Human NSCLC cell lines A549 and NCI-H1975 were purchased from the American Type Culture Collection (Manassas, VA, USA). Human monocytic leukemia U937 cells (RIKEN, RCB0435) were donated by Professor C. Wang, Peking University Health Science Center. Cells were maintained in RPMI-1640 supplemented with 10% fetal bovine serum (FBS) (Gibco), 100 U/ml penicillin, and 100 µg/ml streptomycin at 37°C and 5% CO2.

U937 cells were seeded at a density of 5×105 cells/well into 10-cm culture dish with RPMI-1640 containing 10% FBS and 100 ng/ml PMA. After 72 h of culture, the cells were washed with phosphate-buffered saline (PBS, pH 7.2) and incubated with IL-4 (20 ng/ml) for the indicated times. Then cells were washed with PBS and incubated with serum-free 1640 for 24 h. After 24-h serum starvation, cells were collected and used as M2-polarized TAMs, and the medium was collected and prepared as M2-polarized TAM-conditioned medium (TAM-CM). The supernatants and cells were collected and stored at −80°C until use.

Morphological characterization and flow cytometry

Morphological characterization of U937 cells and PMA-IL-4-treated U937 cells was acquired by phase-contrast microscopy. Cells were washed with PBS and resuspended in PBS. Cells were then incubated in Clear Back (human Fc receptor blocking reagent) (MBL, Nagoya, Japan) for 20 min followed by incubation with FITC-mouse anti-human CD206 (BD Biosciences) for 60 min on ice in the dark. After the final washing step, labeled cells were analyzed by flow cytometry (BD Accuri C6).

Cell viability assay

5-diphenyltetrazolium bromide (MTT) assay was used to measure cell viability. Briefly, cells were plated in 96-well culture plates at the density of 5–10×103 per well in complete medium. After 24-h incubation, cells were treated with BFD (0–80 mg/ml) in serum-free medium or TAM-CM for 24 h. Then the cells were incubated with 100 µl 0.5 mg/ml MTT at 37°C for 4 h, and the precipitate was dissolved in 150 µl dimethylsulfoxide (DMSO). After shaking for 10 min, the optical density at 570 nm was measured and the IC50 value was calculated on the non-linear regression fit method by Graphpad Prism 5.0 software (San Diego, CA, USA).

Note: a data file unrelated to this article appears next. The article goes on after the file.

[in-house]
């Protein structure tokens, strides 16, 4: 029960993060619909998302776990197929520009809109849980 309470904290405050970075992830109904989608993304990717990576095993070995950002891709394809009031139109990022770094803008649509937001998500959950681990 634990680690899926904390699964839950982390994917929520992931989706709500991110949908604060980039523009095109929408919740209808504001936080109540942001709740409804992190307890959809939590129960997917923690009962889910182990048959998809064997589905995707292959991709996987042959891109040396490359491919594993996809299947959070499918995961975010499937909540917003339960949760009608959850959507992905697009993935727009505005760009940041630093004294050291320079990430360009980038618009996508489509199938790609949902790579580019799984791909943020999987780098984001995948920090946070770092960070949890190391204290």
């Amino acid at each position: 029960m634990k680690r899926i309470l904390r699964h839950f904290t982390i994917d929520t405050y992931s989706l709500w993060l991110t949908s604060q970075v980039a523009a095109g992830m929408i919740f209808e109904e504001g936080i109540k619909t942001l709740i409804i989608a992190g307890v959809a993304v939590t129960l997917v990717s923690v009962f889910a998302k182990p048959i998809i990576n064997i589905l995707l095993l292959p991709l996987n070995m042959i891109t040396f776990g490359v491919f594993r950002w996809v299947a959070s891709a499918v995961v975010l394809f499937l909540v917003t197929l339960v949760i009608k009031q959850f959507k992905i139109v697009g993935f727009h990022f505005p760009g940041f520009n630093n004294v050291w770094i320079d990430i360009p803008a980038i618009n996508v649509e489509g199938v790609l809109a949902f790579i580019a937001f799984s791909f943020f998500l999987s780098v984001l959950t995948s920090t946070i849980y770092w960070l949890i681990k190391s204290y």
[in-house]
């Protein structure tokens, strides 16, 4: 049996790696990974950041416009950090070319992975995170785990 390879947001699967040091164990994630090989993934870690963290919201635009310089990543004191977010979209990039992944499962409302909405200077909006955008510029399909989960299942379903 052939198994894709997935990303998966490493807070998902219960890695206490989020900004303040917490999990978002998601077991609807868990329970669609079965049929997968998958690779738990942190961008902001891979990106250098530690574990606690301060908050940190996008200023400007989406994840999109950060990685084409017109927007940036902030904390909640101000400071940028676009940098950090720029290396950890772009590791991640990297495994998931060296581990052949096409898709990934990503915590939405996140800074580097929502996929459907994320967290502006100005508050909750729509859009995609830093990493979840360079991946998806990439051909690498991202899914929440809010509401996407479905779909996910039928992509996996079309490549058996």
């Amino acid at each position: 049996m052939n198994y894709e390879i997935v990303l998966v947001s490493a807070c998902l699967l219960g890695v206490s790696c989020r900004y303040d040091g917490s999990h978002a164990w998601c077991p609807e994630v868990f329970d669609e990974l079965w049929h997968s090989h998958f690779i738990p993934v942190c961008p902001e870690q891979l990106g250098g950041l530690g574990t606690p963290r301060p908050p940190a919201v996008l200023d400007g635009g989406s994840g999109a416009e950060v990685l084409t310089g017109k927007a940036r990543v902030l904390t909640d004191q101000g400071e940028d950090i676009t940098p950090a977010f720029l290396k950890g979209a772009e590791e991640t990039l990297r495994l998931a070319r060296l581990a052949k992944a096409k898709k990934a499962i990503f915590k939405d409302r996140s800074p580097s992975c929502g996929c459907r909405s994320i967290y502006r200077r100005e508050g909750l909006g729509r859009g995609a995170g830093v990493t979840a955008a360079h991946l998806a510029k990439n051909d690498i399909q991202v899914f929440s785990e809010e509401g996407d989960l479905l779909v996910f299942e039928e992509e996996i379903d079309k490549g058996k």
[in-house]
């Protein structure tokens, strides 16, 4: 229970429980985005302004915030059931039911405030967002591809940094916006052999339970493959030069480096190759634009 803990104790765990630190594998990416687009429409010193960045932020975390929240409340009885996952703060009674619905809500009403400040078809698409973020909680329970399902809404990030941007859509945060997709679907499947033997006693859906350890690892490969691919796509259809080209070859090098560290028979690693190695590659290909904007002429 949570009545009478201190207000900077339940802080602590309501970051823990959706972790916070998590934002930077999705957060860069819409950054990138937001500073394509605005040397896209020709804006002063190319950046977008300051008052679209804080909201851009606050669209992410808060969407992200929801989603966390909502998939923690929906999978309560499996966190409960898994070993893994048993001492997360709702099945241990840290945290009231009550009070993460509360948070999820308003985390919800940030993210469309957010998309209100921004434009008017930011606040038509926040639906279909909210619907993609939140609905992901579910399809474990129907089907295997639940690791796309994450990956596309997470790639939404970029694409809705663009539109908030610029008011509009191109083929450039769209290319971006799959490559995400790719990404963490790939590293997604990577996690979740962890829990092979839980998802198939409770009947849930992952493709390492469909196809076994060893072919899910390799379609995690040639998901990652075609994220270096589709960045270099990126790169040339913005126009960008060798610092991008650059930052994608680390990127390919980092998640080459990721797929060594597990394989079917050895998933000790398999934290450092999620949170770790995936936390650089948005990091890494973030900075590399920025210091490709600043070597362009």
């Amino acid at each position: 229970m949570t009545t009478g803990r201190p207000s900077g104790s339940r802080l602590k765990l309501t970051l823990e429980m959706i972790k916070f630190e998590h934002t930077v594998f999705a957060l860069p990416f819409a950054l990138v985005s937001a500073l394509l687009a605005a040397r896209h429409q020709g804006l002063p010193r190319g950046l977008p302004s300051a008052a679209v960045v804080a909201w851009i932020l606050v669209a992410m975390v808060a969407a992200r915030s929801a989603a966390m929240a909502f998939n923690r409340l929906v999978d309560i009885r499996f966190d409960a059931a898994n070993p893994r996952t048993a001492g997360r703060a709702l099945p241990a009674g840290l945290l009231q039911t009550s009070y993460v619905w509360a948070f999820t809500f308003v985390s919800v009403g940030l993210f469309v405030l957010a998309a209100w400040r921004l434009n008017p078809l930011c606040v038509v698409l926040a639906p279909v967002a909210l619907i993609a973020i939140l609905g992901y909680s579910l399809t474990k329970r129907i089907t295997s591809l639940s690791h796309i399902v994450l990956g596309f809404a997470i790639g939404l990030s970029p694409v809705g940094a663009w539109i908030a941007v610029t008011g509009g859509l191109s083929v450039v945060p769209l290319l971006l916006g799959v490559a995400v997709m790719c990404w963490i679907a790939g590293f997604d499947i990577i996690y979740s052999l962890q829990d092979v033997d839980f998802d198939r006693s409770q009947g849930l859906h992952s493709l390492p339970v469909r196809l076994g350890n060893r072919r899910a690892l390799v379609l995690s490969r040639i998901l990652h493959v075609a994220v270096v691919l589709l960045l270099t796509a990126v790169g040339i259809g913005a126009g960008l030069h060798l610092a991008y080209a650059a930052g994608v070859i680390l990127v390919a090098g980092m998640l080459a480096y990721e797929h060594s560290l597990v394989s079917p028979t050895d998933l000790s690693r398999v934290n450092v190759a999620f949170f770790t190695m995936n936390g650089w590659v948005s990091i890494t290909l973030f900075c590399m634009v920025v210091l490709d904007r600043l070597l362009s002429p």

Transwell assay

Cell migration and invasion were performed in 24-well plates using transwell chambers (Corning Inc., Corning, NY, USA) fitted with a polyethylene terephthalate filter membrane with 8-µm pores. Cells (5×104) were seeded in serum-free medium in the upper chamber (normal chamber for migration assay and matrigel-coated chamber for invasion assay). The lower chamber was filled with medium containing 10 or 20% FBS. After incubating for 24 h at 37°C, cells in the upper chamber were carefully removed with a cotton swab, and the cells that had traversed to reverse face of the membrane were cleaned and fixed in methanol, stained with crystal violet. Images were taken with a microscope and cells were counted under 5 randomly chosen fields.

RNA extraction and quantitative real-time PCR

Total RNA was extracted from cells using TRIzol reagent according to the manufacturer's instructions (Invitrogen Life Technologies). The concentration and quality of the extracted RNA were measured with a NanoDrop 2000 (Thermo Fisher Scientific, Wilmington, DE, USA). The first-strand cDNA was generated using the TransScript first-strand cDNA synthesis supermix (Transgen, Beijing, China) according to the manufacturer's instructions. Primers designed for PCR were synthesized by Sangon Biotech Co., Ltd. (Shanghai, China) and are shown below. The RT-PCR assay was performed using SYBR green qPCR supermix (Applied Biosystems Life Technologies, Foster City, CA, USA) in an ABI PRISM 7500 sequence detection system (Applied Biosystems Life Technologies). The PCR specific primers were 5′-GAC TTT AAG GGT TAC CTG GGT TG-3′ (forward) and 5′-TCA CAT GCG CCT TGA TGT CTG-3′ (reverse) for IL-10, 5′-GGA CAA GCA GTG ACC ATC AAG-3′ (forward) and 5′-CCC AGA ATT ACC AAG TGA GTC CT-3′ (reverse) for PD-L1, 5′-GGT GAA GGT CGG TGT GAA CG-3′ (forward) and 5′-CTC GCT CCT GGA AGA TGG TG-3′ (reverse) for GADPH. The conditions as shown below: 55°C for 10 min, followed by 40 cycles of 95°C for 30 sec, 55–59°C 30 sec and 72°C for 42 sec. The fold changes of each gene were calculated using the ∆∆Ct (cycle threshold) method, and gene expression levels were normalized by GADPH.